Credit ratings agency Moody's Investor Service has downgraded Turkey's sovereign credit rating to non-investment grade citing worries about the rule of law following an attempted coup, risks from external financing and a slowing economy.
The agency, which cut the government's long-term issuer and senior unsecured bond ratings debt to Ba1 from Baa3, kept Turkey's outlook as stable, saying its ‘flexible’ $720 billion economy and strong fiscal track record offset the balance-of-payments pressure it faces.
Moody's decision followed a reduction to two notches below investment grade by S&P Global Ratings in the immediate aftermath of the coup in July. Fitch Ratings is the only major ratings agency that has Turkey as investment grade. Fitch will review its assessment of Turkey at the beginning of 2017.
President Recep Tayyip Erdogan has criticised the rating agencies for being politically motivated. He accused S&P of siding with the coup plotters after its move in July.
The Moody's rating cut may mean Turkey will have to pay more to borrow money on international markets.
‘The drivers of the downgrade are ... the increase in the risks related to the country's sizeable external funding requirements (and) the weakening in previously supportive credit fundamentals, particularly growth and institutional strength,’ Moody's said in an e-mailed statement following the review it initiated after the failed coup.
‘The government's response to the unsuccessful coup attempt raises further concerns regarding the predictability and effectiveness of government policy and the rule of law.’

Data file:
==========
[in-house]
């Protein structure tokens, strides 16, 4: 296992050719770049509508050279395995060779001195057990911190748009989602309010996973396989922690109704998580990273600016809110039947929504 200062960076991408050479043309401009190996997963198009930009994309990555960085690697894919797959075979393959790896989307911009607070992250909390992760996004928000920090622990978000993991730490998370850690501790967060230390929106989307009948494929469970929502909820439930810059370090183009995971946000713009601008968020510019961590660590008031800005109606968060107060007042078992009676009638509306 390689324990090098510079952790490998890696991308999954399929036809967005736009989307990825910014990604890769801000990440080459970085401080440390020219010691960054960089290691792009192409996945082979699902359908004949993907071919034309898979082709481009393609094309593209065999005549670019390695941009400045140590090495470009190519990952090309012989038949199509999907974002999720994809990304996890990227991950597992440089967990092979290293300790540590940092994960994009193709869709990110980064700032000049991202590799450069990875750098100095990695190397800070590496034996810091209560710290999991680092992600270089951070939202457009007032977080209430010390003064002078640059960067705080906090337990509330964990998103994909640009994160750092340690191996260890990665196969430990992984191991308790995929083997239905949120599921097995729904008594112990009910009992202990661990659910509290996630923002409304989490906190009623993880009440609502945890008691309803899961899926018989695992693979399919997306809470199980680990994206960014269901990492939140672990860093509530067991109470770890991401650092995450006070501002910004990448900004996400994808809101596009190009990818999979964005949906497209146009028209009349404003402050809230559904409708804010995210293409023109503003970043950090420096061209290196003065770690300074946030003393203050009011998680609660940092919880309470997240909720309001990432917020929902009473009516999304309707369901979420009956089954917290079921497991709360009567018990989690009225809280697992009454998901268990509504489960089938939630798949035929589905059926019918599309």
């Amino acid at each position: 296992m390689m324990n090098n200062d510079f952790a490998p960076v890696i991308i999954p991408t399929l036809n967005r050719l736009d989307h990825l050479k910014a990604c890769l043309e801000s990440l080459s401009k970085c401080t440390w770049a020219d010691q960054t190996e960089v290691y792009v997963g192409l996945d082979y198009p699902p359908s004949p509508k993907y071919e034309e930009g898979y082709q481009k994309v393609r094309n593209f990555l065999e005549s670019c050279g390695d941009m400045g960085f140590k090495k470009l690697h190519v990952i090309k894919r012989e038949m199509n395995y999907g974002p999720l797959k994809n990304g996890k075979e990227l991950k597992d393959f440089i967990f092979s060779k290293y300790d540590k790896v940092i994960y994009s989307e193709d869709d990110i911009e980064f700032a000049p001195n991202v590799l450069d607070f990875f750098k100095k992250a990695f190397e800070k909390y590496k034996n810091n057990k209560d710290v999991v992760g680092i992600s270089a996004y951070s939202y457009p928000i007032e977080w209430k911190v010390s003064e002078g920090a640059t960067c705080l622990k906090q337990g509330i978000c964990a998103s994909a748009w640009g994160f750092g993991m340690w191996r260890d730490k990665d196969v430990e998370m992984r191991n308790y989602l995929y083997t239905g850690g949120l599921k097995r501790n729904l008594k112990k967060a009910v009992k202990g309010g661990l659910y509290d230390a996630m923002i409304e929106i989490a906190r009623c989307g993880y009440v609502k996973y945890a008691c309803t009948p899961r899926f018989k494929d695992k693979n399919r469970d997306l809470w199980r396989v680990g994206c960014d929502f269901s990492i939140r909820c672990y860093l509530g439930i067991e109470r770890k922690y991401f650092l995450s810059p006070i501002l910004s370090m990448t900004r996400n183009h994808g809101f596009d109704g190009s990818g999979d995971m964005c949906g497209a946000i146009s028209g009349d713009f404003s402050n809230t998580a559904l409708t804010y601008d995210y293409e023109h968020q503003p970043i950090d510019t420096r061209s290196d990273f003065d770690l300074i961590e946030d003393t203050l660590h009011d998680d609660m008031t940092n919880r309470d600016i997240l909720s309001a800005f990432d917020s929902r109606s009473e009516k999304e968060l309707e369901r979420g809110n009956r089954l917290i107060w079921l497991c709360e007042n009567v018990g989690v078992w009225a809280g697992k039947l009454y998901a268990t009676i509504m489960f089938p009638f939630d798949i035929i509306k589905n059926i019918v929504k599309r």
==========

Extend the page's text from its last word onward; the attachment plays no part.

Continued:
Deputy Prime Minister Nurettin Canikli said Moody's had turned a blind eye to reforms and steps the government has taken to boost growth and savings.
‘Despite all of the global and regional risks, the Turkish economy's pace of growth is among the top five economies,’ he said in a statement.
Gross domestic product slowed to 3.2 percent growth in the second quarter. Turkey may cut its official target for 4.5 percent GDP growth this year as the impact of the coup attempt takes its toll on the economy.
Moody's said it expects Turkey's GDP to grow an average of 2.7 percent in the next three years, compared with 5.5 percent in the first four years of this decade.
Turkey declared a state of emergency after the coup and tens of thousands of civil servants and soldiers suspected of links with the US-based cleric Fethullah Gulen, whom the government accuses of masterminding the coup, have been detained.
‘The large-scale suspensions in the civil service raise doubts over the capacity of Turkey's policy-making institutions to make meaningful further progress in both legislating and implementing the reform program,’ Moody's said.
Measures taken against businesses suspected of ties to the Gulen movement are likely to harm growth because they raise worries about the protection of private investment and the investment climate in general, the ratings agency said.
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